GA teachers embrace COVID-19 vaccination eligibility


Photo Courtesy of CCSD Twitter, edited on Canva

NC teachers joined educators across the county on Friday when they received the COVID-19 vaccinations at Jim R. Miller Park. The mass vaccination site effectively allowed teachers to receive vaccines to prioritize their health as they continue to open their classrooms to face-to-face students eager to learn. 100% of NC teachers polled received the COVID-19 vaccination when presented with the option. 80% of these teachers received the Moderna vaccine, while the remaining 20% received Pfizer-BioNTech’s vaccination.

Amber Roldan, Features Editor

The wrath of the Coronavirus affected the lives of billions of people across the globe. In Cobb County alone, COVID-19 forced schools and businesses to close, threatening the once flourishing economy. Luckily, after a year of darkness, separation, and social distancing, vaccine rollouts begin to allow life to resemble a fraction of what it looked like preceding the COVID-19 outbreak. 

The FDA and CDC approved the distribution of three COVID-19 vaccinations. Pfizer-BioNTech, Moderna, and Johnson & Johnson’s Janssen vaccinations all received approval and debuted in vaccination centers across the country. While each vaccine flaunts different rates of effectiveness, they all unite to stop and slow illness, hospitalizations, and deaths resulting from COVID-19. 

The Pfizer-BioNTech vaccine constitutes the first Emergency Use Authorized (EUA) vaccine that made its way into the COVID-19 vaccination scene. Pfizer-BioNTech’s vaccine requires two doses, 21 days apart, and boasts an effectiveness rate of 95 percent. Pfizer-BioNTech received its anticipated EUA on December 11, 2020.

A week later, on December 18, 2020, the Moderna vaccination received its EUA and began to fight against the unprecedented virus. The CDC recommends the Moderna vaccination for people 18 and older. The vaccine requires two doses, 28 days apart. The effectiveness of both the Pfizer-BioNTech and Moderna vaccines rely on a common denominator; freezing temperatures. Vaccination centers store Pfizer-BioNTech vaccines at negative 70 degrees celsius, and the Moderna vaccine at negative 20 degrees celsius. Johnson & Johnson’s Janssen constitutes the latest vaccination to receive EUA. Awarded with EUA approval on February 27, 2020, the Johnson & Johnson vaccine joined the two preceding COVID vaccines in their attempt to eliminate COVID-19.

The limited supply and possible reward of getting vaccinated create an undeniable demand for vaccinations. To combat the overwhelming demand for vaccinations, states individually broke the vaccine rollout into specific stages. These stages prioritized the health of susceptible citizens at risk for COVID-19, and frontline workers including healthcare personnel and teachers. Georgia teachers became eligible for receiving vaccinations on March 8th, 2021. While this eligibility thrilled numerous teachers, others remained skeptical. Multiple teachers express a common fear of the lack of long-term research surrounding COVID-19 vaccinations.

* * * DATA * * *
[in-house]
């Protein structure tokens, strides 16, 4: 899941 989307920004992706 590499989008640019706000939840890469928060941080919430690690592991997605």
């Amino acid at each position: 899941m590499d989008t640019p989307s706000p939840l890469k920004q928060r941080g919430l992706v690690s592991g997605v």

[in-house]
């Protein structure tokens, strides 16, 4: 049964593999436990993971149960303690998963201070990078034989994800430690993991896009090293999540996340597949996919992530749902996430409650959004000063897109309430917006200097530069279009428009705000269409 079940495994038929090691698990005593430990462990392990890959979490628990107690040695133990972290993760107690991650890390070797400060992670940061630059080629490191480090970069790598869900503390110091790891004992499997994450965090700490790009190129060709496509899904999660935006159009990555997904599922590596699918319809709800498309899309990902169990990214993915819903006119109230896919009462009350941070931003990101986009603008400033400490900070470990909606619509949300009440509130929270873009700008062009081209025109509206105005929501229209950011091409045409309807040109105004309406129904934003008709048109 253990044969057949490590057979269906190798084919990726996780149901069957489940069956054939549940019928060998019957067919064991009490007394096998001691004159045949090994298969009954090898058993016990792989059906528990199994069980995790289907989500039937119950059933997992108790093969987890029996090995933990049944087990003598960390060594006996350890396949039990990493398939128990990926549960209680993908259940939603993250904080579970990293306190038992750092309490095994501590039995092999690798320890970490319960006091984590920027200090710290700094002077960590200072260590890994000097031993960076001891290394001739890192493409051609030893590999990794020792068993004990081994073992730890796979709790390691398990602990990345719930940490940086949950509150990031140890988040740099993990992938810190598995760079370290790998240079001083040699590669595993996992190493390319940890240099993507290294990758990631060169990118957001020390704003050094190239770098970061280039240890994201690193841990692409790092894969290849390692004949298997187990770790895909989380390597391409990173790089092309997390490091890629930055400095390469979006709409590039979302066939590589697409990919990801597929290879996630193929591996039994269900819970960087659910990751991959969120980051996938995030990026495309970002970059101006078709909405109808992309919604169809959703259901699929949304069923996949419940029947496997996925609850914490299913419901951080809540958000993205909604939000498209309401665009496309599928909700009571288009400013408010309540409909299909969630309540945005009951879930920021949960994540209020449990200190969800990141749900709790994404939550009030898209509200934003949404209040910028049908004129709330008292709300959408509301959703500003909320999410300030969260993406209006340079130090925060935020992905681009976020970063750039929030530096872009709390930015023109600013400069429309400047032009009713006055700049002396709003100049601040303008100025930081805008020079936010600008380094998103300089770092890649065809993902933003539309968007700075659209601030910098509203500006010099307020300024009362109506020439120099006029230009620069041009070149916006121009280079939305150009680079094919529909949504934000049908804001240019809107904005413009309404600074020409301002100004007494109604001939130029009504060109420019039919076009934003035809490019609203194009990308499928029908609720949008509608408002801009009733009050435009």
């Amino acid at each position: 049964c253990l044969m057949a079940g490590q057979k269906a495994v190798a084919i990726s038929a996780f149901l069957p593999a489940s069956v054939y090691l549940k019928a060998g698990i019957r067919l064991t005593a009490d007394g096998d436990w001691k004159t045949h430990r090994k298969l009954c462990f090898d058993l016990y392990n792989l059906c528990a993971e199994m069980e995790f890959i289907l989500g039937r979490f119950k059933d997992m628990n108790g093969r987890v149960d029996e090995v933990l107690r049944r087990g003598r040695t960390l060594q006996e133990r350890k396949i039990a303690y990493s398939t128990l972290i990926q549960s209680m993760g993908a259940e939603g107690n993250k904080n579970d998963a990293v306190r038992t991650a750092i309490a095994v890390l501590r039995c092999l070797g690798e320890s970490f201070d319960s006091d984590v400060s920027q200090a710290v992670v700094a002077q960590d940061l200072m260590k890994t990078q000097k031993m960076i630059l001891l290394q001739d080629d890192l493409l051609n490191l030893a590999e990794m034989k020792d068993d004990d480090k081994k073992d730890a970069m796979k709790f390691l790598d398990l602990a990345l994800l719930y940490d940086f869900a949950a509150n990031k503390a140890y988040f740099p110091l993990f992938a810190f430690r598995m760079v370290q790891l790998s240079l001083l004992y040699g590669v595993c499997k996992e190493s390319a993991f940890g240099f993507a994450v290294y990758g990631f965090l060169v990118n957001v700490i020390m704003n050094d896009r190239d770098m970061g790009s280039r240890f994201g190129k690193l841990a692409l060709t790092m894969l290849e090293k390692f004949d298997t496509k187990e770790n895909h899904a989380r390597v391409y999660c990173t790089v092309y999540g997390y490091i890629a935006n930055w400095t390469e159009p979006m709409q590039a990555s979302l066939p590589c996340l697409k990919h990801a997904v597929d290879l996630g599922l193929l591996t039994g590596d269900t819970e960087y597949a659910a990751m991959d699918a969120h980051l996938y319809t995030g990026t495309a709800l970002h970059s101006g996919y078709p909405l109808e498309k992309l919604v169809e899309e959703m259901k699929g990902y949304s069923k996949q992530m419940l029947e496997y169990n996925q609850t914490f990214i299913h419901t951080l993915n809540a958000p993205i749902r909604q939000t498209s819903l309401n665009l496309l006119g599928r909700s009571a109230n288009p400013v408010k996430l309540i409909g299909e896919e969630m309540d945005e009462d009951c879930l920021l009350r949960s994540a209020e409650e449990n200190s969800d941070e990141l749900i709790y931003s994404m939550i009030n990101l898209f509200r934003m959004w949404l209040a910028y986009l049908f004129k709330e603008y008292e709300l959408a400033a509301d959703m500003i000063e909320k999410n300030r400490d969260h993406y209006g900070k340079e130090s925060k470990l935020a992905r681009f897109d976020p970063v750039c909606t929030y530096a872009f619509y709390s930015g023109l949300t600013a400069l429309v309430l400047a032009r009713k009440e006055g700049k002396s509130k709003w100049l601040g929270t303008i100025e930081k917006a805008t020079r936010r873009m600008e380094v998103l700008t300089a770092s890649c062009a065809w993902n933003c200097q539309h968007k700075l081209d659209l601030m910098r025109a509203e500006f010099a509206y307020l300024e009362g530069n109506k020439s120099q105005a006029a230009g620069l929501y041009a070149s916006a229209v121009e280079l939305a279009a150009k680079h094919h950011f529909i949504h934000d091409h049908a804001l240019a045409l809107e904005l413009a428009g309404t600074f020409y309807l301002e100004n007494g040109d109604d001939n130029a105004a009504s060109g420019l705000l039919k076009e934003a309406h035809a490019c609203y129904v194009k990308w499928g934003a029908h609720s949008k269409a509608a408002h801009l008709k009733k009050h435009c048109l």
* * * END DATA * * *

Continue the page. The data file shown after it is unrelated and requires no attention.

“I don’t think there should be any controversy surrounding vaccinations. There is a lot of science behind it and lots [of]trials have been performed successfully. I am not afraid of injections, sometimes my arm hurts, but it is better than getting COVID-19,” NC English teacher Cathie Lawson said.

In an effort to quickly vaccinate CCSD teachers, the county devised a plan to reallocate specific days and times for their beloved teachers to receive desired vaccinations. Typically, Wednesdays serve as instructional support days in CCSD. On Wednesdays, students work asynchronously and attend optional virtual office hours. To prioritize the health of teachers, CCSD revoked four of the remaining Wednesday instructional support days, changing them to the corresponding Fridays. 

On each of these Fridays: March 19 and March 26, teachers can drive to Jim R. Miller park’s drive-thru mass vaccination site to receive COVID-19 vaccinations. The drive-thru vaccination site welcomes CCSD staff members from 9:30 AM – 5:30 PM on these noted Fridays and succeeding Saturdays. Since 2 out of 3 COVID-19 vaccines require two doses, CCSD set aside two dates for teachers to receive their second vaccines in April. On Friday, April 16, Saturday, April 17, Friday, April 23, and Saturday, April 24, volunteers will administer second vaccines to fully vaccinate CCSD teachers. 

Receiving a COVID-19 vaccination may inspire numerous side effects including chills, fatigue, fever, or nausea. Vaccinating teachers at the beginning of a weekend provides teachers with ample time to fully recover from their vaccinations before returning to their classrooms on Monday.

The first set of mass vaccinations on Friday, March 19, and Saturday, March 20, proved extremely successful. Vaccinators strive to vaccinate 300 teachers each hour, capping off at 25,000 administered vaccines each day. CCSD school nurses worked alongside public health officials to help turn this goal into a reality.

“I think mass vaccination is smart. Although we have come to love our Wednesdays off, they really aren’t as necessary as they were in the beginning of the semester. This new schedule overcomes many linguistic complications and allows teachers to receive vaccines,” Lawson said.